Dec 11, 2008
This post was going to about the realities of dealing with the Postal Service in my recent eBay venture. And, I will get to that in a moment or two. But, first, last night, I had to face the reality that Daisy was dying. A few days ago, we spotted her lying on the ground and it took a concerted effort, coaxing and feed to get her back up again. She seemed fine, and we thought she was doing well. She was an old horse, and we knew this day was coming. In fact, the reason Emily was given the horse was because of its age. Daisy was given to us to have a nice home to finish out the rest of her life. Last night (Wednesday night), I went to feed her and saw her lying down again. I went out into the pasture and she barely moved, and certainly never opened her mouth to take food.
I got Shan's Mom and we hunted down several warm blankets. I took them to Daisy and covered her up. She watched as I placed each on on her, trying to give her some warmth in these colder nights. She whinnied a couple times, softly. I stroked her and told her what a good girl she was and how happy she had Emily and the rest of us while she was here. She laid her head back down and her breathing was labored and shallow. I was hoping she would get up during the night, or maybe this morning.
But, when I went to check on her this morning, she had turned over, the blankets under her instead of on top. She never moved. Her eyes were open. I felt her ribs, just to be sure this really was happening, and what was happening had already happened.
We did not tell the kids until after school. Emily had been told this day would come, and I think the reality of it will set in as she looks to see Daisy in her place in the pasture, but doesn't find her. Tyler was understanding of it. He was never a horse person, but he knows how attached we all had become to her.
Sometime this morning, Shan's Dad got the tractor and made a place for her to rest in peace. Daisy was the best horse I have seen. She loved to have Emily ride her, and she liked to buck the rest of us just enough to test our skills. She will be dearly missed, especially by a little girl who got her wish to have a horse.
And, now, I switch gears to the Post Office. Well, I'll give you a moment if you want one to collect yourself after the news of Daisy. I needed one myself before I continued my writing, so I know how that goes...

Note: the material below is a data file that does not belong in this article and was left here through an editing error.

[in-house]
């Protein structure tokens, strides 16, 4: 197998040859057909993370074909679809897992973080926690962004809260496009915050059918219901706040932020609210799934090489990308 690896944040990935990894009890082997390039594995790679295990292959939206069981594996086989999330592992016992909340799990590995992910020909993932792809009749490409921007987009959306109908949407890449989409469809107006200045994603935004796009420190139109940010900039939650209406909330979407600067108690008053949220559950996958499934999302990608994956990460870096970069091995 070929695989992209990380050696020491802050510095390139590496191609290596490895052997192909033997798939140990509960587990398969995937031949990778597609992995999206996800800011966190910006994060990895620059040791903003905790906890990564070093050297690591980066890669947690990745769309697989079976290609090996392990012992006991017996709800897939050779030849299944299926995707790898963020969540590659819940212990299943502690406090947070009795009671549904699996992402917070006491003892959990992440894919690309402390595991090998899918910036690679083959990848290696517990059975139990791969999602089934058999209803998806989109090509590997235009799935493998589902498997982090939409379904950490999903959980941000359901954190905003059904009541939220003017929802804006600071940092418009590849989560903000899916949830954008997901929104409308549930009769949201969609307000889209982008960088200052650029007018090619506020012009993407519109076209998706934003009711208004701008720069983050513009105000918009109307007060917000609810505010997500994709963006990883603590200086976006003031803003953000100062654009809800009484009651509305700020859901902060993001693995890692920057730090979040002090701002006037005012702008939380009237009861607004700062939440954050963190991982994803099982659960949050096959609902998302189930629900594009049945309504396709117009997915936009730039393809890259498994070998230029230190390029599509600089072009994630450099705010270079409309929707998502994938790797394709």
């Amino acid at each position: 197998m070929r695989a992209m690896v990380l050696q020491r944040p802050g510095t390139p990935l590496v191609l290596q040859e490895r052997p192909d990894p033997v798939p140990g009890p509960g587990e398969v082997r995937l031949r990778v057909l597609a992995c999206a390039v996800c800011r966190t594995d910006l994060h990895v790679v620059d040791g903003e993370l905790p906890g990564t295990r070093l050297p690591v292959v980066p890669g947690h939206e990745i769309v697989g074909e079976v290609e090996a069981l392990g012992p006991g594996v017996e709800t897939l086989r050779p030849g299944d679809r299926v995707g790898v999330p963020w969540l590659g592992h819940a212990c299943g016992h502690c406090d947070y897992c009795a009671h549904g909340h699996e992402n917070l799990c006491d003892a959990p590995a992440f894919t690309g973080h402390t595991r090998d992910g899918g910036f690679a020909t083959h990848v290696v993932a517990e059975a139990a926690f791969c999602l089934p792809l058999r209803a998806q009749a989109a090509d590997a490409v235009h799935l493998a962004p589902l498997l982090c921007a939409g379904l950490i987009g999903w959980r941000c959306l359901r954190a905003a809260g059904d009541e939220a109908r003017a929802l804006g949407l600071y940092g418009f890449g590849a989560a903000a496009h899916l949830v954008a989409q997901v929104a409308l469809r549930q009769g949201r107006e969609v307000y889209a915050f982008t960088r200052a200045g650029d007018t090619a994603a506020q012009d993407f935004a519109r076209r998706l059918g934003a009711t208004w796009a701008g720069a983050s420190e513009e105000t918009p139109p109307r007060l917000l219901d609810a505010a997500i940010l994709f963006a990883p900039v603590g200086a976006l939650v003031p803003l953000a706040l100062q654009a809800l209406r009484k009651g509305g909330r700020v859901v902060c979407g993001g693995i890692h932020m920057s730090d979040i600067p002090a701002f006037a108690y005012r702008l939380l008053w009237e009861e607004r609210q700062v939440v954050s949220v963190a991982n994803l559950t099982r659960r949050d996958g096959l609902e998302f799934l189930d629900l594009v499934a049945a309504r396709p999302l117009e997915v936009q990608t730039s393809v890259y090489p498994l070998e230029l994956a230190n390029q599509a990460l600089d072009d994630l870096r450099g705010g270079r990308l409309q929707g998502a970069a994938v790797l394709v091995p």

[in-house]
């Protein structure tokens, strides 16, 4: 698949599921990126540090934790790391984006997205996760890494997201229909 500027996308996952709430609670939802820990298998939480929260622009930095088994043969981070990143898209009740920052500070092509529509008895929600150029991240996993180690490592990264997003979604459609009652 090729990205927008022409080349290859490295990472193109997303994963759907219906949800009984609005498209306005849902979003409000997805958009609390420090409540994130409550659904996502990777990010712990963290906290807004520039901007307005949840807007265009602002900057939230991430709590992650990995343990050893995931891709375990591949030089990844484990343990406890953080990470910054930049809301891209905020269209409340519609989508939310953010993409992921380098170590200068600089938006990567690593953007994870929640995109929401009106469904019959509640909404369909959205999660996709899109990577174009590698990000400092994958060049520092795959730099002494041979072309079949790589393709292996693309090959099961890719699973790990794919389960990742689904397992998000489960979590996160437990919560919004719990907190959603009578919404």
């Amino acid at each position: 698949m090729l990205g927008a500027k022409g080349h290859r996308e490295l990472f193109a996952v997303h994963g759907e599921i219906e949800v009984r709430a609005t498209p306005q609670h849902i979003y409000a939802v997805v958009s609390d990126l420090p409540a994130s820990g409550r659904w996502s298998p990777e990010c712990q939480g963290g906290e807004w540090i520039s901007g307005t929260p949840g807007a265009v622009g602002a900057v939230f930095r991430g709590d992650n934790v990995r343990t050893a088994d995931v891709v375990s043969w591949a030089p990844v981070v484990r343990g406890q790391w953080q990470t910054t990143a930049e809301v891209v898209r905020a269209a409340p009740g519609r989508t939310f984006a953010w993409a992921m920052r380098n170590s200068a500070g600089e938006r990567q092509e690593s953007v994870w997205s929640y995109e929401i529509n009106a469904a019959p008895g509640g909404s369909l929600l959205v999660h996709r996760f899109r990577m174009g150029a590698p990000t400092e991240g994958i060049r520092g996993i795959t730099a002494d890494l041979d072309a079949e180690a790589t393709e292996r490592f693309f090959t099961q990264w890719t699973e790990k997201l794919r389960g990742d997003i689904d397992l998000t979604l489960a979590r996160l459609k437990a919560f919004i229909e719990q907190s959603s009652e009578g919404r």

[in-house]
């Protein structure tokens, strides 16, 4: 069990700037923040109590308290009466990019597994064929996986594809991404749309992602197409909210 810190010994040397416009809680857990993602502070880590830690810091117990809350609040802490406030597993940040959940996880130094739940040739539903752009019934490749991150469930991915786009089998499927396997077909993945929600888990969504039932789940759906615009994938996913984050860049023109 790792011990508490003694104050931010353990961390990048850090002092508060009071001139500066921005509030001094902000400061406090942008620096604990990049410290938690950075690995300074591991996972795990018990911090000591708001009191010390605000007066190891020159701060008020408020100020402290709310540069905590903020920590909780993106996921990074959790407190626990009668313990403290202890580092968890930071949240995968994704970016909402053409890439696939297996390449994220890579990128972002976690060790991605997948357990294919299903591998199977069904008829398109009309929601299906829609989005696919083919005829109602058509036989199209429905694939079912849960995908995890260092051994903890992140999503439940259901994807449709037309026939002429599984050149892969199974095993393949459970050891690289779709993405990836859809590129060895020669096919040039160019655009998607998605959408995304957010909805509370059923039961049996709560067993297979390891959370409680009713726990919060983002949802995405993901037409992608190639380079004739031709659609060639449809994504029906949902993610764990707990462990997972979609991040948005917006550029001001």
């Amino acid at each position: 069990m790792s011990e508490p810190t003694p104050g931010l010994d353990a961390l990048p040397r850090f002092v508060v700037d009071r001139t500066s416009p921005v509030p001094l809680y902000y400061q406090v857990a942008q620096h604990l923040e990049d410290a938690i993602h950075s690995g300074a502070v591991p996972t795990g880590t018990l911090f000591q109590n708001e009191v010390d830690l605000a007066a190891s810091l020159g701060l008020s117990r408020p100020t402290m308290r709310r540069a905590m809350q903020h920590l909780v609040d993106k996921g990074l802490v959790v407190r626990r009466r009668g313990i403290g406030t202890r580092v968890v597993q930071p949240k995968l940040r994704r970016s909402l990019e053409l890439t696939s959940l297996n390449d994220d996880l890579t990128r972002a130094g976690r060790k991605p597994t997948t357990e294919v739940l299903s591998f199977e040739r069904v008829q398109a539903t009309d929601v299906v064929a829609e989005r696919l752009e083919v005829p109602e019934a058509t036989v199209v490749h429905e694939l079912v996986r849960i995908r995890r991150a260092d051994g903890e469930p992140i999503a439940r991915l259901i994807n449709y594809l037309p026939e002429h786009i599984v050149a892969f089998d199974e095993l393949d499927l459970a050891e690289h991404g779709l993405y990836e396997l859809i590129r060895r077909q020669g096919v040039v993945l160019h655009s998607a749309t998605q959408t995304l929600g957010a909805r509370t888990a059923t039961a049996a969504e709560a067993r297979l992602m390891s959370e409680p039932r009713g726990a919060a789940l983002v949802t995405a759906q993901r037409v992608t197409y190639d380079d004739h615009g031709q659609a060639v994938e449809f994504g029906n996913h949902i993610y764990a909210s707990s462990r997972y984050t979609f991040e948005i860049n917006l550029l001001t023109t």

I sold a bunch of things on eBay recently. Toys, collectibles, and such. I thought I had packed them well enough for the Post Office to get them into the hands of the new owners without incident. I was fatefully wrong. In just two days, I heard back from two different people who let me know that things had been broken. They also said they thought the items would be packed better. Obviously the packing part was my shortcoming. Apparently, I thought the delivery system actually gave a rip about what they delivered, but I was proven to be so far off base on that one that I will most likely quit selling opened items that have to be shipped. Glassware was broken, a coaster set that I thought to be basically unbreakable was shattered, as is my reputation on the global marketplace.
Of course, my reaction was to offer refunds, or partial refunds as warranted. But, this seems so shallow of an offer. many of these items were in great shape when they left here, and I thought I had done a good job of packing. Obviously, packing items for shipping is not a strong suit of mine. These people were looking for Christmas gifts and instead they get broken items the Post Office chucked around and evidently a piss-poor packing job by the seller (me).
For the next week, I will be cringing every time I open my eBay mail, anticipating the angry responses to things gone horribly wrong.
I sincerely doubt any of those folks read this, but if you are out there and you receive your items damaged, you have my deepest apologies. First and foremost for my own lack of packing skills, but also for the sorry way the US Postal Service handles the items it is charged with delivering.